TRIBUTES were paid last night to Maria De Villota, a Formula 1 reserve driver who was found dead in a hotel room in Seville.
The 33-year-old Spaniard died a year after she was involved in a freak accident during a test drive for the Marussia team in Duxford, Cambridgeshire, when her car, which was travelling at about 40mph, ran into a stationary service vehicle.
De Villota lost her right eye as a result of the crash and required multiple operations to repair the damage to her face and skull.
Yesterday, a UK Health and Safety Executive spokeswoman said any possible links between De Villota’s death and the injuries she suffered last July would be investigated.
Spanish police said that the driver’s death was being treated as “natural”.
The HSE spokeswoman said that an investigation that was launched immediately after the accident was continuing and any post-mortem findings and other developments following De Villota’s death would be considered.
She added: “We don’t know if there is a link between her injuries and her subsequent death but we would expect to be kept informed of any new evidence.”
It is understood that De Villota was on a tour promoting her autobiography – Life Is a Gift – when she was discovered dead. While in Seville she was due to attend a conference entitled What Really Matters, which was aimed at inspiring young people.
A spokeswoman for Madrid police said: “We are assuming it was a natural death, but we cannot confirm anything.”
Despite spending a month in hospital following the Duxford Aerodrome incident, De Villota rebuilt her life in what was seen by many observers as a miracle recovery.
Last year’s accident happened during straight-line testing and eyewitnesses reported seeing her car suddenly accelerate. Her team, Marussia, later said that it had carried out an internal investigation and was satisfied that the car was not at fault.
Although De Villota lost her right eye, she was said to have made a full recovery from injuries to her face and skull.
De Villota, a Madrid native who became part of the FIA’s Women and Motorsport Commission, was the daughter of former F1 driver Emilio De Villota, who competed in F1 from 1976-82.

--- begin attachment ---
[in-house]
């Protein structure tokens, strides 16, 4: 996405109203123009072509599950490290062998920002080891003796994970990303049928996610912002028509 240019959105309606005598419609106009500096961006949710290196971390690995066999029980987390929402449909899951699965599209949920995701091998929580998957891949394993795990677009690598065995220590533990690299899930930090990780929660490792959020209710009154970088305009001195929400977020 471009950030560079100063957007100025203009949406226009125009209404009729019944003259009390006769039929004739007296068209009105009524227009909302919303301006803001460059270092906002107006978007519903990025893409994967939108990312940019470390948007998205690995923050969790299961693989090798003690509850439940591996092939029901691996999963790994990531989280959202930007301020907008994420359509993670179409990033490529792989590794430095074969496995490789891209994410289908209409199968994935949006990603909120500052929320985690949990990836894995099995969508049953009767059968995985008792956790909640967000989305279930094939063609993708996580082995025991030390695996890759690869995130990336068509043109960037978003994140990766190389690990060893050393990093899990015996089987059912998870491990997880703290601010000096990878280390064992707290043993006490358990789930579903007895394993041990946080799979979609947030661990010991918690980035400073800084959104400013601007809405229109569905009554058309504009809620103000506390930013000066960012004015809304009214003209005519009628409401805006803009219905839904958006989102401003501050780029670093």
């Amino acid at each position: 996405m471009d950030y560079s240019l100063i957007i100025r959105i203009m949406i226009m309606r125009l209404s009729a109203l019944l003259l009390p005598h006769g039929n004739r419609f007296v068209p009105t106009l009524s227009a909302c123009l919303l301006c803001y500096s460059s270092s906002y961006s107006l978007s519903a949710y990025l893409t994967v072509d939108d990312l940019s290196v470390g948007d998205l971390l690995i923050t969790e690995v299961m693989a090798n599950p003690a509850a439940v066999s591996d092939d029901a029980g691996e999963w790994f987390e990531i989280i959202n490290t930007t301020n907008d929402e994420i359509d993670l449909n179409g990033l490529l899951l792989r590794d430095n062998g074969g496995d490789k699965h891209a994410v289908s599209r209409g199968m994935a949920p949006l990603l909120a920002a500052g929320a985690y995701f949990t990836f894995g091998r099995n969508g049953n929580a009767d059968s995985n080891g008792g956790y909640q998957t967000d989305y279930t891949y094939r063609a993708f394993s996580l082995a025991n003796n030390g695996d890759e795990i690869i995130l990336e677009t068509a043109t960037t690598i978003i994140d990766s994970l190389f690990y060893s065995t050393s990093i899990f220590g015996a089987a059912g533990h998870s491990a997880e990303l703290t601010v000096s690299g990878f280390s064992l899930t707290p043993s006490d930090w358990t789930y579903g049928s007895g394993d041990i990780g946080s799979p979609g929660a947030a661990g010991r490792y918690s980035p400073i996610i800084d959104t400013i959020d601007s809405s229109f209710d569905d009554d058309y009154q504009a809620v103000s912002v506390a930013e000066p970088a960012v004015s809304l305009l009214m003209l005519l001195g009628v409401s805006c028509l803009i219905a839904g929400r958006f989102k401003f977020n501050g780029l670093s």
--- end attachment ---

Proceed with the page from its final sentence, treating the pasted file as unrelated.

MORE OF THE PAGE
She had been in motorracing for 12 years, competing in F3, GTs, touring cars and the Superleague Formula before signing for Marussia in March 2012.
A statement on De Villota’s Facebook page, signed by her family, read: “Dear friends: Maria has left us.
“She had to go to heaven like all angels. We are thankful to God for the extra year and a half that he left her with us.”
Susie Wolff, the Scottish Williams development driver, who described De Villota as an inspiration, added her voice to the tributes.
“We both agreed her accident should never have happened. It was a stupid, freak accident,” Wolff said.
“Out of the paddock and out of the motorsport bubble, she was an incredible character, she was a fighter.
“She had such a spirit for life. What she came through was a testament to her strength of character and her positive outlook on life.”
FIA president Jean Todt described De Villota as “a fantastic driver, a leading light for women in motorsport and a tireless campaigner for road safety”.
McLaren team principal Martin Whitmarsh, speaking as the chairman of the Formula 1 Teams’ Association, said: “The whole paddock is very shocked by the news that Maria is no longer with us.
“She was an inspiration not just to women in this sport, but also to all those who suffered life-threatening injuries.”
Monisha Kaltenhorn, of the Sauber team and the first female team principal in F1, said: “If anybody represented strength and optimism, it was Maria.
“Her sudden death is a big loss to the motorsport world.”
Kaltenborn said that De Villota would continue to be an inspiration to women and the work of the Women & Motorsport Commission.
Fellow Spaniard Fernando Alonso said: “It’s very sad news for the world of motorsport as Maria was loved by everyone.
“Now, all we can do is pray for her and for her family.”